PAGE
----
FGNZ NC RakaiaFishingCompSat2a2There seems to be a lot of unpleasant encounters between anglers on our salmon rivers this season, the reason for this maybe as simple as, there are a lot of new licence holders fishing for salmon this season.

Fish & Game has an Angler Code of Conduct you can refresh yourself with it here.

Remember the the rivers are public property, one of the most common causes of friction between anglers is the practice commonly known as hole jumping.

Jet boaters, you have the whole river and both sides of it for your use, no respected angler would pull in on water that is already being fished by walking, or vehicle anglers.

There are fishing holes on the river that are regarded as public holes, these are usually close to main public access points and are usually big long holes, or edges with plenty of fishable room for many anglers.

Then there are smaller holes in more obscure places that fall under the first in first served “river rule”.

These holes, or guts may only have a small part of the entire run where it is possible to hook a fish.

The salmon angler that knows this will not move from the hot spot which may only be a meter or two wide.

This angler will catch fish, others around wont, but their presence of casting and disturbing the water near them will affect their chances.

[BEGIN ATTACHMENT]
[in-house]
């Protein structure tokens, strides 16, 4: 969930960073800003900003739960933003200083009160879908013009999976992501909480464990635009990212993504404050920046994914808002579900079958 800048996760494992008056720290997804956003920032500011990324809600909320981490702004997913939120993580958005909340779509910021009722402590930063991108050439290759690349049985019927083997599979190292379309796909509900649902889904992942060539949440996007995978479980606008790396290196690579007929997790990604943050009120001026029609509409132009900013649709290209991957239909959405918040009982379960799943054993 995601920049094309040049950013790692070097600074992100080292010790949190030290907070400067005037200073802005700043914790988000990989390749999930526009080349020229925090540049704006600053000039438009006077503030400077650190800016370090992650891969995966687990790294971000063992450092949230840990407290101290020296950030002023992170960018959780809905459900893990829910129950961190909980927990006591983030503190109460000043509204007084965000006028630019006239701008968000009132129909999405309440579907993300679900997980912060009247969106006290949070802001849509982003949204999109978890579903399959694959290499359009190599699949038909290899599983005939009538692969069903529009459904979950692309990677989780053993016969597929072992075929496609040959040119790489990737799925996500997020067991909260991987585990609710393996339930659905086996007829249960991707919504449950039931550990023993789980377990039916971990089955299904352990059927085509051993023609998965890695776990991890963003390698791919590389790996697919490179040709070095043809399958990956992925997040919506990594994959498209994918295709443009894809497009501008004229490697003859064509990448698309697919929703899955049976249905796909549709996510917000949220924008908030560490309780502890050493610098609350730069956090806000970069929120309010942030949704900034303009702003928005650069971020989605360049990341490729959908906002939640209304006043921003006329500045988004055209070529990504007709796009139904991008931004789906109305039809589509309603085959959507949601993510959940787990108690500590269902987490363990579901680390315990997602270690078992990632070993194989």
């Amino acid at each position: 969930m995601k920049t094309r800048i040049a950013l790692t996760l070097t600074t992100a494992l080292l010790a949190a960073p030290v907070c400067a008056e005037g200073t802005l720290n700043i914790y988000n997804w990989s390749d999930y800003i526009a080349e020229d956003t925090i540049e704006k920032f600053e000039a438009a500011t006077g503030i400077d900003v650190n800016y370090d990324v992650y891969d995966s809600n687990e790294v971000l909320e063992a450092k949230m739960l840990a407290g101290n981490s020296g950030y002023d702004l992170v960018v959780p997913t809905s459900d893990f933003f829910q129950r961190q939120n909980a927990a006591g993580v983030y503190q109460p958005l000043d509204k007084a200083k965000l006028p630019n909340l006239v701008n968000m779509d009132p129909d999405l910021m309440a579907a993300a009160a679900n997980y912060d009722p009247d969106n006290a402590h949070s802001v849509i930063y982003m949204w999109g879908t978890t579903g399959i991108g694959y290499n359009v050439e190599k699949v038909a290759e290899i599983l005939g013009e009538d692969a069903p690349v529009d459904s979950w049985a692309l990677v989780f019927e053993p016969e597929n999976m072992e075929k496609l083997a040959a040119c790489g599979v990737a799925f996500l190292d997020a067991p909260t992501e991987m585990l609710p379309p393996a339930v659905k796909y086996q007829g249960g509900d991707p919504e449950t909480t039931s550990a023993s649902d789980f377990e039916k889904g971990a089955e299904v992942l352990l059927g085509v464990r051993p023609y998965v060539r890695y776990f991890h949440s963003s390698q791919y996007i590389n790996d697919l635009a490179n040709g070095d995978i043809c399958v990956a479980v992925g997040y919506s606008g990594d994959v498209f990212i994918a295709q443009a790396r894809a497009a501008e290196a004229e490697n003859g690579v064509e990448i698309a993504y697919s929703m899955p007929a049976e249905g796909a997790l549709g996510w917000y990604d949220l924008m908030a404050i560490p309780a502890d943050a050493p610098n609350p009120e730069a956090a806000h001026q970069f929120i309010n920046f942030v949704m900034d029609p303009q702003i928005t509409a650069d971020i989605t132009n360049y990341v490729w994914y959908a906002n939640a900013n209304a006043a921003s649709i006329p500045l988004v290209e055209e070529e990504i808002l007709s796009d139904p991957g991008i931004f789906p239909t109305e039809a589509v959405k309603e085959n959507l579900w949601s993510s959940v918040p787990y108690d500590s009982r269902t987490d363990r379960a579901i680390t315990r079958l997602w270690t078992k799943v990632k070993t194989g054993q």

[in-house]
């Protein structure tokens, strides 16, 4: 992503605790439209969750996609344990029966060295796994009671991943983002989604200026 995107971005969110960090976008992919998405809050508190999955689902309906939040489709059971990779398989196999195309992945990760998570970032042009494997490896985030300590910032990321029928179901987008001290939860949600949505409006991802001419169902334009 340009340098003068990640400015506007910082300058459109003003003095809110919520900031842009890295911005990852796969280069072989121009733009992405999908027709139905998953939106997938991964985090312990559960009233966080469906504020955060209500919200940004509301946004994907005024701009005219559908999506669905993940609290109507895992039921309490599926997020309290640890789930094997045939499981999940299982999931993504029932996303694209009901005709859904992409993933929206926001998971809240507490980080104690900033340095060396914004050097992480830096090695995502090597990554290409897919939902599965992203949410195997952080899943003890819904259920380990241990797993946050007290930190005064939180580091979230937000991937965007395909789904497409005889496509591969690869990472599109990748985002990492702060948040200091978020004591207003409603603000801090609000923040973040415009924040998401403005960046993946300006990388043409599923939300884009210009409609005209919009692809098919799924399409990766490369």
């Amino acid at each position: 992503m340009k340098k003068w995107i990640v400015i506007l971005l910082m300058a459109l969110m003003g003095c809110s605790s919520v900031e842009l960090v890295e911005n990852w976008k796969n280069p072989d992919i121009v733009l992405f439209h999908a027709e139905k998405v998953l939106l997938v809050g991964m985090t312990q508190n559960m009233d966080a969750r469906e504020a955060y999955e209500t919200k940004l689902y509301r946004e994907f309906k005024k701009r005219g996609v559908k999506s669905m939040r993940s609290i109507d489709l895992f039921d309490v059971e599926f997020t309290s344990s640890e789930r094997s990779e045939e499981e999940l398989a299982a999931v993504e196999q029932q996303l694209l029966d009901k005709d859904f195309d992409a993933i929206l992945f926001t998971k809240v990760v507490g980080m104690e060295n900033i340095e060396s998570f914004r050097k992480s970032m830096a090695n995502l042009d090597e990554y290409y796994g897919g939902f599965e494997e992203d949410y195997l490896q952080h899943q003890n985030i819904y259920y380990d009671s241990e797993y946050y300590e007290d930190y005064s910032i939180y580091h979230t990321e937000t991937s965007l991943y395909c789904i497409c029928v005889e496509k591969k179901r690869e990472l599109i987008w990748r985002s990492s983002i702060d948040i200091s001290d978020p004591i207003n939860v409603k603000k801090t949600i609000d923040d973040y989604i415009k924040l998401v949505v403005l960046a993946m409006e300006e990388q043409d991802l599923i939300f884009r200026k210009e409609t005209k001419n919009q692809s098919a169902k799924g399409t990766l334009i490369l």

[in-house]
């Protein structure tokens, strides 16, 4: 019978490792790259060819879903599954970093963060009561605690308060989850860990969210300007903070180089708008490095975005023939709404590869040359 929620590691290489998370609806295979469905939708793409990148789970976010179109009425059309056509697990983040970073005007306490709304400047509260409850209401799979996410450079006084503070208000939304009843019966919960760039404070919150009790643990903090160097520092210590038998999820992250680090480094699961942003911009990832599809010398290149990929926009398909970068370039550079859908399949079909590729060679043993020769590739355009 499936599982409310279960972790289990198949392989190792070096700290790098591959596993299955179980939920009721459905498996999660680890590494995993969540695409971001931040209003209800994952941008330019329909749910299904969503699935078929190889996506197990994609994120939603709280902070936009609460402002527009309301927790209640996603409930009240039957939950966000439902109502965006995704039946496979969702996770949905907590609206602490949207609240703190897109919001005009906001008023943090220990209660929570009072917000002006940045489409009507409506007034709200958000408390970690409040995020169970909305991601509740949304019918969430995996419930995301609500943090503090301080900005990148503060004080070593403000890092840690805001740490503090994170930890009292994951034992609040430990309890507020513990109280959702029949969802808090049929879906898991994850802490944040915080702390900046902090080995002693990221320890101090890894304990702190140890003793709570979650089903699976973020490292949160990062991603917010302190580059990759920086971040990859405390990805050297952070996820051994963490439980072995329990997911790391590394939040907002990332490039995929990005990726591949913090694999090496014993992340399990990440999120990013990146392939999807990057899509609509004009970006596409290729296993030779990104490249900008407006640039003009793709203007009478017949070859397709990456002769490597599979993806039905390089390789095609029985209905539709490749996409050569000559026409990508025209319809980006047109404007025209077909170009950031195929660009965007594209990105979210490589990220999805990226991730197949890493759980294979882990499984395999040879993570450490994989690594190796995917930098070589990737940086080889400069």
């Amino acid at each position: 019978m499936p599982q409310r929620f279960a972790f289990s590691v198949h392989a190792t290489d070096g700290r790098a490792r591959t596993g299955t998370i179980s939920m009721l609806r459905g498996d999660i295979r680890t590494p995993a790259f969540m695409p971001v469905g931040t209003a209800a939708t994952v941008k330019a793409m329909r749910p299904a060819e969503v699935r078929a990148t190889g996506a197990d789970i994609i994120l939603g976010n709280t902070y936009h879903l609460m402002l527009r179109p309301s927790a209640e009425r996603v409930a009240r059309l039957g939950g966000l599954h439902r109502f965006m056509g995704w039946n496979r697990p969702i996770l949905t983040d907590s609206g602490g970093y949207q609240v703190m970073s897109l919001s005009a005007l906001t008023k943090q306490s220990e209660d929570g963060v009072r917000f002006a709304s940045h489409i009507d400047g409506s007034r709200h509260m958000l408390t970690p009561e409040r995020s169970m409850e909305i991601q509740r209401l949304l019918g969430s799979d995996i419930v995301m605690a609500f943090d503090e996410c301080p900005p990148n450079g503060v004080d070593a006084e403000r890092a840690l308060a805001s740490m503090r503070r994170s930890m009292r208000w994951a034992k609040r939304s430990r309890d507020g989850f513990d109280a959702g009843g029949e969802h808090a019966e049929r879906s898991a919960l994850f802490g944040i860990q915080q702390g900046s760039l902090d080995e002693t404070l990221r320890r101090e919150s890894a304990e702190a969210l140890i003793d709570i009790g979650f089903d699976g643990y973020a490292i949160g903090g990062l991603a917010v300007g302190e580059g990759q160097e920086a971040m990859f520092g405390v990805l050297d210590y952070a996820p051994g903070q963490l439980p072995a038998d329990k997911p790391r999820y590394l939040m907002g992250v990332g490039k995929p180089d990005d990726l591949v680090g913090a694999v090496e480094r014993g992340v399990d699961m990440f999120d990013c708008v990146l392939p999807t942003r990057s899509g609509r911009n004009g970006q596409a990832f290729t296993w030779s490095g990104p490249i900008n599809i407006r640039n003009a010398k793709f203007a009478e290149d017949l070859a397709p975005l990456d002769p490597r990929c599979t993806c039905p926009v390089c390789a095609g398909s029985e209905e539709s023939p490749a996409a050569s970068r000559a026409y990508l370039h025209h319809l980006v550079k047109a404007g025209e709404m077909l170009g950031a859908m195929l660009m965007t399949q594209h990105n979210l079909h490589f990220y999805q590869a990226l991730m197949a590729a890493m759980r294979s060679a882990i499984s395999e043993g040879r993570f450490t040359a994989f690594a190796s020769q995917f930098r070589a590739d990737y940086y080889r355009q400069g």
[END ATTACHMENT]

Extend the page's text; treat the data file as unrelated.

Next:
Their chances and your chances of a fish would be much better if you find another piece of water, and left them to their piece and peace.

Basically if you want that water, you will have to get out of bed a lot earlier next time.

When arriving at a well used and known fishing hole, that is already being fished, and someone else is on it, the polite thing to do is ask the angler if it is OK to fish upstream of them.

Never downstream of them, they deserve to present his lure to the fish first, as they were there first. 

In my experience this system works pretty well, it has been in place since the good old days, and attracts quality sports anglers to our rivers where a  quality fishing experience can be had.

On the other hand, hole jumpers as they are often referred to, do nothing but create a horrible day for all. 

Of course the above sporting conduct is more difficult at river mouths due to so many first time, or new salmon anglers often being present.

There are however many other unique to the mouth behaviours, which new anglers soon learn if broken due to the ever present and vocal local identities.

Most importantly when this sporting etiquette is used, anglers are most respected, and regarded as gentlemen anglers, or just plain “good sports” on the river!

Seasoned anglers have to lead by example - don’t show poor form - all of us need help on the river at times, broken boats and stuck cars etc.

The chances are pretty high that by making someone’s fishing experience an ugly one, that help may not be extended when needed.   

There are new keen salmon anglers on the river this season, they don’t necessarily know the many “river rules”  and are probably very unsure of how it all goes.

Help them out a bit so everyone can have a nice day on the water, and enjoy the “sports fishery” with sporting anglers, for what it truly is.

Best of luck this weekend! 

Dirk Barr, North Canterbury Fish and Game Hatcheries Manager.